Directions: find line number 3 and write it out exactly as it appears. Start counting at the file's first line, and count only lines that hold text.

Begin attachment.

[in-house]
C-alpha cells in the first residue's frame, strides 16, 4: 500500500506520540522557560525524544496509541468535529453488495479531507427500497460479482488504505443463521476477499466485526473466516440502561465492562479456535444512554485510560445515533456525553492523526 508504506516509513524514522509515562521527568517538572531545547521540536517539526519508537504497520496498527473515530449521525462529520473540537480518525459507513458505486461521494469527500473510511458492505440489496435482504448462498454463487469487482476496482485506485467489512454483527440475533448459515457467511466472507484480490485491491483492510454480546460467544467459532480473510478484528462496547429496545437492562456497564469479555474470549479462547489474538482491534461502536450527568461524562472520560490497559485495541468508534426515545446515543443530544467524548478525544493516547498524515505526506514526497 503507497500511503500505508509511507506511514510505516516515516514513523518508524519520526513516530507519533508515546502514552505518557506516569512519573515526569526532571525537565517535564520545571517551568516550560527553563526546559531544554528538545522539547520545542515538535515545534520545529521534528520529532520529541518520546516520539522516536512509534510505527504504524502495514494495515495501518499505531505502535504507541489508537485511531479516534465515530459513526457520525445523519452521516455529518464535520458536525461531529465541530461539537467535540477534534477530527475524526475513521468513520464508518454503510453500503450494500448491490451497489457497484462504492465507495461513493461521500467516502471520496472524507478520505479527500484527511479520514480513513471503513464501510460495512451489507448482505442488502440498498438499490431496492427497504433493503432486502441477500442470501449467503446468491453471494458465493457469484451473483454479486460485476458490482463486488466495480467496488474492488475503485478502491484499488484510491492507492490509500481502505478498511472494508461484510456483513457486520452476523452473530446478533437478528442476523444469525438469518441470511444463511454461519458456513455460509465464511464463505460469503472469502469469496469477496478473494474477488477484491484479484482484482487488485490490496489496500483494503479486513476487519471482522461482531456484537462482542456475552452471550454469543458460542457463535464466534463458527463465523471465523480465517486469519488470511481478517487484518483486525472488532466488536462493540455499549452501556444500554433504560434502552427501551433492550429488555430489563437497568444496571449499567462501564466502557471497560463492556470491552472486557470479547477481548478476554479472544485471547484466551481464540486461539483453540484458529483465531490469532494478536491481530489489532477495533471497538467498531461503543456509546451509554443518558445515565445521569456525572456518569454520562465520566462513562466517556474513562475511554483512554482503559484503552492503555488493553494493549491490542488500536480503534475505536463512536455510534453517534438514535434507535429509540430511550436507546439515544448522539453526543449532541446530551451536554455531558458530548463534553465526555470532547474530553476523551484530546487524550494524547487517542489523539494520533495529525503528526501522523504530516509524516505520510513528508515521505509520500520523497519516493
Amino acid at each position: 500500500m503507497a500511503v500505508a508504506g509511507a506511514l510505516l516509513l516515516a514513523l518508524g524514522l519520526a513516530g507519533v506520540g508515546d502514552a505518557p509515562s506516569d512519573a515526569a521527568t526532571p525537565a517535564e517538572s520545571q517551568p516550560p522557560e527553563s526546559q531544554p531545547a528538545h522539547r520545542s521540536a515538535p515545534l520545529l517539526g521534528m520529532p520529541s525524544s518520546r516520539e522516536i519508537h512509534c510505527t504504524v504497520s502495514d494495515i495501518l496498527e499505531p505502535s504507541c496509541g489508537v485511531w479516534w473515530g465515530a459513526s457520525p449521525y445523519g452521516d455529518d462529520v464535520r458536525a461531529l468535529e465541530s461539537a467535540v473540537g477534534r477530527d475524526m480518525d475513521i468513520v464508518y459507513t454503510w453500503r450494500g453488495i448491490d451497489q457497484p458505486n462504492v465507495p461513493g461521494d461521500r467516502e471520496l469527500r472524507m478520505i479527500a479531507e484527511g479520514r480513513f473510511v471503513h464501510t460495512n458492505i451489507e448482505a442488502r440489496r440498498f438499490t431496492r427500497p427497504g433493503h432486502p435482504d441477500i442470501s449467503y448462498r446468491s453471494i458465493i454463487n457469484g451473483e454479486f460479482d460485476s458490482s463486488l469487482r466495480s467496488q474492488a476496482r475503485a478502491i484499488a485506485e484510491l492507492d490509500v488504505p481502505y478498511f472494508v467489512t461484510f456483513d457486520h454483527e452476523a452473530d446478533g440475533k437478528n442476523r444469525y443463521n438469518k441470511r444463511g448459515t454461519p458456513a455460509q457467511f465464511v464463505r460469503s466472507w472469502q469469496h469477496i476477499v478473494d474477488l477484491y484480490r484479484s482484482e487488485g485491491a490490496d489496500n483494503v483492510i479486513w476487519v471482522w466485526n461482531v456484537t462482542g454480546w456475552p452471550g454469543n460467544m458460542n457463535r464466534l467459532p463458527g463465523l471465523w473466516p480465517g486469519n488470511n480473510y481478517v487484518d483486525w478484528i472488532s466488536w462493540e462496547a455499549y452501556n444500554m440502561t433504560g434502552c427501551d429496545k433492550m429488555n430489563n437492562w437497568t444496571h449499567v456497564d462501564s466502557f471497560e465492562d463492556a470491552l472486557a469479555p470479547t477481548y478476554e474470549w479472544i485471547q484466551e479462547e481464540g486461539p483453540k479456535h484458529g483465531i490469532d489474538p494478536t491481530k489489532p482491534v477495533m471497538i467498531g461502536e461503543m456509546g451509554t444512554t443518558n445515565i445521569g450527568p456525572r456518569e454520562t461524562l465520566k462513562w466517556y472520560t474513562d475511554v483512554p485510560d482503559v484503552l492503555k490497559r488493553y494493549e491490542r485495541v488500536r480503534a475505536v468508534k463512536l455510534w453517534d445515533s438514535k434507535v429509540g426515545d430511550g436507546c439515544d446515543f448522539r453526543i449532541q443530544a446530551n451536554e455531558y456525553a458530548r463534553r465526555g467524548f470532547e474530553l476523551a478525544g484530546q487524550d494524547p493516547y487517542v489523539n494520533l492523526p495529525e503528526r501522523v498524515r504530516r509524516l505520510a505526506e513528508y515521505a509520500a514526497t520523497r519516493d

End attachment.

Amino acid at each position: 500500500m503507497a500511503v500505508a508504506g509511507a506511514l510505516l516509513l516515516a514513523l518508524g524514522l519520526a513516530g507519533v506520540g508515546d502514552a505518557p509515562s506516569d512519573a515526569a521527568t526532571p525537565a517535564e517538572s520545571q517551568p516550560p522557560e527553563s526546559q531544554p531545547a528538545h522539547r520545542s521540536a515538535p515545534l520545529l517539526g521534528m520529532p520529541s525524544s518520546r516520539e522516536i519508537h512509534c510505527t504504524v504497520s502495514d494495515i495501518l496498527e499505531p505502535s504507541c496509541g489508537v485511531w479516534w473515530g465515530a459513526s457520525p449521525y445523519g452521516d455529518d462529520v464535520r458536525a461531529l468535529e465541530s461539537a467535540v473540537g477534534r477530527d475524526m480518525d475513521i468513520v464508518y459507513t454503510w453500503r450494500g453488495i448491490d451497489q457497484p458505486n462504492v465507495p461513493g461521494d461521500r467516502e471520496l469527500r472524507m478520505i479527500a479531507e484527511g479520514r480513513f473510511v471503513h464501510t460495512n458492505i451489507e448482505a442488502r440489496r440498498f438499490t431496492r427500497p427497504g433493503h432486502p435482504d441477500i442470501s449467503y448462498r446468491s453471494i458465493i454463487n457469484g451473483e454479486f460479482d460485476s458490482s463486488l469487482r466495480s467496488q474492488a476496482r475503485a478502491i484499488a485506485e484510491l492507492d490509500v488504505p481502505y478498511f472494508v467489512t461484510f456483513d457486520h454483527e452476523a452473530d446478533g440475533k437478528n442476523r444469525y443463521n438469518k441470511r444463511g448459515t454461519p458456513a455460509q457467511f465464511v464463505r460469503s466472507w472469502q469469496h469477496i476477499v478473494d474477488l477484491y484480490r484479484s482484482e487488485g485491491a490490496d489496500n483494503v483492510i479486513w476487519v471482522w466485526n461482531v456484537t462482542g454480546w456475552p452471550g454469543n460467544m458460542n457463535r464466534l467459532p463458527g463465523l471465523w473466516p480465517g486469519n488470511n480473510y481478517v487484518d483486525w478484528i472488532s466488536w462493540e462496547a455499549y452501556n444500554m440502561t433504560g434502552c427501551d429496545k433492550m429488555n430489563n437492562w437497568t444496571h449499567v456497564d462501564s466502557f471497560e465492562d463492556a470491552l472486557a469479555p470479547t477481548y478476554e474470549w479472544i485471547q484466551e479462547e481464540g486461539p483453540k479456535h484458529g483465531i490469532d489474538p494478536t491481530k489489532p482491534v477495533m471497538i467498531g461502536e461503543m456509546g451509554t444512554t443518558n445515565i445521569g450527568p456525572r456518569e454520562t461524562l465520566k462513562w466517556y472520560t474513562d475511554v483512554p485510560d482503559v484503552l492503555k490497559r488493553y494493549e491490542r485495541v488500536r480503534a475505536v468508534k463512536l455510534w453517534d445515533s438514535k434507535v429509540g426515545d430511550g436507546c439515544d446515543f448522539r453526543i449532541q443530544a446530551n451536554e455531558y456525553a458530548r463534553r465526555g467524548f470532547e474530553l476523551a478525544g484530546q487524550d494524547p493516547y487517542v489523539n494520533l492523526p495529525e503528526r501522523v498524515r504530516r509524516l505520510a505526506e513528508y515521505a509520500a514526497t520523497r519516493d